In the last two weeks I’ve had two pieces of good news about my poetry.
The first reaction was to whoop and run around the room. Eventually though, the adrenalin fades.
And the questions return – were my poems really worth these accolades? Surely not. And what happens next? Should I be writing something better, and will I ever be able to do that?
I know this sounds really ungrateful. But I think many of us don’t actually know how to accept praise and acknowledgement. I suppose imposter syndrome is a natural condition for many poets, especially female poets and it’s hard to shake that off even when someone says yes to our poetry.
I wonder how other people track their successes. One poet suggested that we should write each piece of good news down and fold it up, put it in a jam-jar which we could look at on the desk.
I simply note down rejections or acceptances on an Excel spreadsheet for submissions. Perhaps that doesn’t make me feel happy enough about a success.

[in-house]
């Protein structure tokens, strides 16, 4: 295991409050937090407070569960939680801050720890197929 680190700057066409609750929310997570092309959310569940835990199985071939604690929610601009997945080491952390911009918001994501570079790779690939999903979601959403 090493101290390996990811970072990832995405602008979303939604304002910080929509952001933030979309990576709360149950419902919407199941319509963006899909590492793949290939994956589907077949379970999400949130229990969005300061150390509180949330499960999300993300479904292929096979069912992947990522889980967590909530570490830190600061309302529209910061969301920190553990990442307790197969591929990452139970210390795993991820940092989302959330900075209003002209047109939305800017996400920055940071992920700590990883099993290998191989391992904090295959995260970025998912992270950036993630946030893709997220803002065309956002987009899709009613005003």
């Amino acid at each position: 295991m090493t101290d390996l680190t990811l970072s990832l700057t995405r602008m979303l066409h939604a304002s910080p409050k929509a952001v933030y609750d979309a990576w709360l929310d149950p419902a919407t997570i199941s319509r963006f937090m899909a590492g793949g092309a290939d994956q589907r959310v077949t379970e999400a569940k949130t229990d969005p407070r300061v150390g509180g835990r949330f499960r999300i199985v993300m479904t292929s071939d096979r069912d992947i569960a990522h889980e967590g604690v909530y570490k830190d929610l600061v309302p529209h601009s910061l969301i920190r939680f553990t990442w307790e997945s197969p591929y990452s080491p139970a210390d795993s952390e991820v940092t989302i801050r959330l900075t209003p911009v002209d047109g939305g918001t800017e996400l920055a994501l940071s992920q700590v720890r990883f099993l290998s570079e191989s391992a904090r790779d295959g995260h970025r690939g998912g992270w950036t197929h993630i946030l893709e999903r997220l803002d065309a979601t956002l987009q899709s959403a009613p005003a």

Part of the issue is about expectations. Will expectations for our future work be inflated by what’s happened, and can we measure up to them? Will the subjects we favour run dry?
It is tempting to think it is easier when there are no expectations. No one gets disappointed.
But that’s just defeatist. I am, deep down, very happy that someone believes in a number of my already-written poems. It means that I can keep on writing, can change what I’m doing, grow and develop and hope there is still something there worth the reading.
And of course, having any success is a rare and lovely thing in a crowded poetry market.
I know what my late mum would say. Ditch the humility, and thank your lucky stars.